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Close input streams when sending commands that don't read input. #246

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merged 1 commit into from

2 participants

@dylanahsmith

Fixes issue #245

@dylanahsmith dylanahsmith Close input streams when sending commands that don't read input.
An :eof option is added to the run method so that this can be specified
explicitly where a block is provided that may or may not need to read from
the input stream.
784c98a
@carsomyr

Can a command ever get anything useful from stdin?

@dylanahsmith

In our specific case we are sending a list of files to upload. However, as a workaround we are currently doing a put to a temporary file, then specifying that file as a command line argument.

In the general case, standard input is better to use if a lot of data is being sent, since it is streamed and the number or size of command line arguments is limited.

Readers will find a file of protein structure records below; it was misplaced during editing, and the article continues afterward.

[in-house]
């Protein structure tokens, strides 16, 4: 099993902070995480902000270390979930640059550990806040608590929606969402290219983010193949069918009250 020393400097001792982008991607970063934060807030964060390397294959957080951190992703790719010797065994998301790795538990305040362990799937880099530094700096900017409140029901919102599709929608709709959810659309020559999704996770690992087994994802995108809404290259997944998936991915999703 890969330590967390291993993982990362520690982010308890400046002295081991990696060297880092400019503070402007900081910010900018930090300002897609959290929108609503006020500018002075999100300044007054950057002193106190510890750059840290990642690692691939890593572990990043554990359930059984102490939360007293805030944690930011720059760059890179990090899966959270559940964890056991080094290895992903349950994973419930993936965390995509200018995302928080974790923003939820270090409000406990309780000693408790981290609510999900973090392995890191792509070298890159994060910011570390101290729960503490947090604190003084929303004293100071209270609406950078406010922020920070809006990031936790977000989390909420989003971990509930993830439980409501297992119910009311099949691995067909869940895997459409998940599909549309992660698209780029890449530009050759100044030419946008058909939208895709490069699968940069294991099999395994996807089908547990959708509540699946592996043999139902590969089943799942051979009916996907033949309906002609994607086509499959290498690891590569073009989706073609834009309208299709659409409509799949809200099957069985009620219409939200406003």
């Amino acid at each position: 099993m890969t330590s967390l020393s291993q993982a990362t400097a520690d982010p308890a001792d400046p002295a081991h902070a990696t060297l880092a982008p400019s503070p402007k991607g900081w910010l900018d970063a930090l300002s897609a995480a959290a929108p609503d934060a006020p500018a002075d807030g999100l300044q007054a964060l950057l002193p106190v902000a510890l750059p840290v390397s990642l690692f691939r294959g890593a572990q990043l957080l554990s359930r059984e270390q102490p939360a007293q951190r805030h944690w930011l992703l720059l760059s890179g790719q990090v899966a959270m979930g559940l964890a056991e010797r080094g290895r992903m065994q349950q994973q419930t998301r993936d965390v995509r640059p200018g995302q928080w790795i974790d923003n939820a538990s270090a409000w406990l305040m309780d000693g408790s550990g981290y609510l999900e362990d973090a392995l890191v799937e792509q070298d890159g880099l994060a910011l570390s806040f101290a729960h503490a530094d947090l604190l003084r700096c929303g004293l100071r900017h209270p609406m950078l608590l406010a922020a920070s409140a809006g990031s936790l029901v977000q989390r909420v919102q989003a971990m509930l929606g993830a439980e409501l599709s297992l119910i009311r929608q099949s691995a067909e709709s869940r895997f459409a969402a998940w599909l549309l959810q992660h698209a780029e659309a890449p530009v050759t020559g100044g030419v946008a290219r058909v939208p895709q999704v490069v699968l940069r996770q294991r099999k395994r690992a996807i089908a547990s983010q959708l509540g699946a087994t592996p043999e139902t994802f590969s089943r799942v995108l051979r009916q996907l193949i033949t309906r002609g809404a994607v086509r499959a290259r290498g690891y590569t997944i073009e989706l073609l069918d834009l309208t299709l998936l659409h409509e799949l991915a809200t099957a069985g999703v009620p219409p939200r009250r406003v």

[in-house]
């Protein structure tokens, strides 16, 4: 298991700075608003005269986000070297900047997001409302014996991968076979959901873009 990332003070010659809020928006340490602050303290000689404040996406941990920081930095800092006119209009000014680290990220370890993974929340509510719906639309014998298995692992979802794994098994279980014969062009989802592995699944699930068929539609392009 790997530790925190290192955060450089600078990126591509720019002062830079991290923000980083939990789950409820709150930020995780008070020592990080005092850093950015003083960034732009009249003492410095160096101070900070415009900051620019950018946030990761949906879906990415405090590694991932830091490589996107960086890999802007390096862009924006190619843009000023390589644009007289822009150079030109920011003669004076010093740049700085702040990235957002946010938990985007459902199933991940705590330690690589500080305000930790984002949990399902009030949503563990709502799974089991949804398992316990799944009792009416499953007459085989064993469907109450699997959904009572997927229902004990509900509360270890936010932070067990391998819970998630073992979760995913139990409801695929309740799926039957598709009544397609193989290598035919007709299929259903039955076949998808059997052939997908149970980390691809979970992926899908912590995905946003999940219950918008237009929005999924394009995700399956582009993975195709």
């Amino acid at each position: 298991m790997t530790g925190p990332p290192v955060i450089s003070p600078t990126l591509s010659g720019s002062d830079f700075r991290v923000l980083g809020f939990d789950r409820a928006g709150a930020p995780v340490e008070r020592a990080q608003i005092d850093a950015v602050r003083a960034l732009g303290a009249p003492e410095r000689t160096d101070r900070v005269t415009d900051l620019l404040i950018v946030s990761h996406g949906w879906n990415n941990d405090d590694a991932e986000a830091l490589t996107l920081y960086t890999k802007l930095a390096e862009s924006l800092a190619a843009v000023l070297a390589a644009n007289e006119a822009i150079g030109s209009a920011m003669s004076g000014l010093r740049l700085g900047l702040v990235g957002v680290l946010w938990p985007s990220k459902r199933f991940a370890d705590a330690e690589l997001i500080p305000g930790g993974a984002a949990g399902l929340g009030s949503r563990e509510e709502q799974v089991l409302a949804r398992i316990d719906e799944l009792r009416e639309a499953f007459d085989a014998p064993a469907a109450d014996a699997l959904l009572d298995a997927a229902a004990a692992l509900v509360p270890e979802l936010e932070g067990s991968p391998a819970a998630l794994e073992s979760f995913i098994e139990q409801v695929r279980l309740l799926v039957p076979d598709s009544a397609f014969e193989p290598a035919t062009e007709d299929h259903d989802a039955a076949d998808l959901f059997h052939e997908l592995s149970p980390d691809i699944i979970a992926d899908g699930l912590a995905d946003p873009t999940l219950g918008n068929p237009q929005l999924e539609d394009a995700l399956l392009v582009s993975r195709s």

@carsomyr

Is ch.eof! interpreted by the remote SSH session or the application running inside it? Why wouldn't this be the default behavior? I am wondering about cases where one would want the remote process stdin open.

@dylanahsmith

ch.eof! is being executed locally on the SSH session, and it results in SSH closing the input stream on the remote command.

I avoided changing the default behaviour to avoid breaking existing recipes. However, the input stream is closed where it is known that the recipe won't be able to send data over the input stream.

Reading from stdin is currently being done in capistrano itself. Capistrano::Deploy::Strategy::Remote#scm_run runs the command, parses the output of the command using handle_data to detect prompts for input, and uses ch.send_data to respond to the prompts over the input stream.

@carsomyr

Ok, here's my understanding so far: If the processing is totally synchronous, then ch.eof! is perfectly safe, because by the time it executes, all interactions of Capistrano with the remote process are finished. However, if the processing is asynchronous, then ch.eof! might not be such a great idea.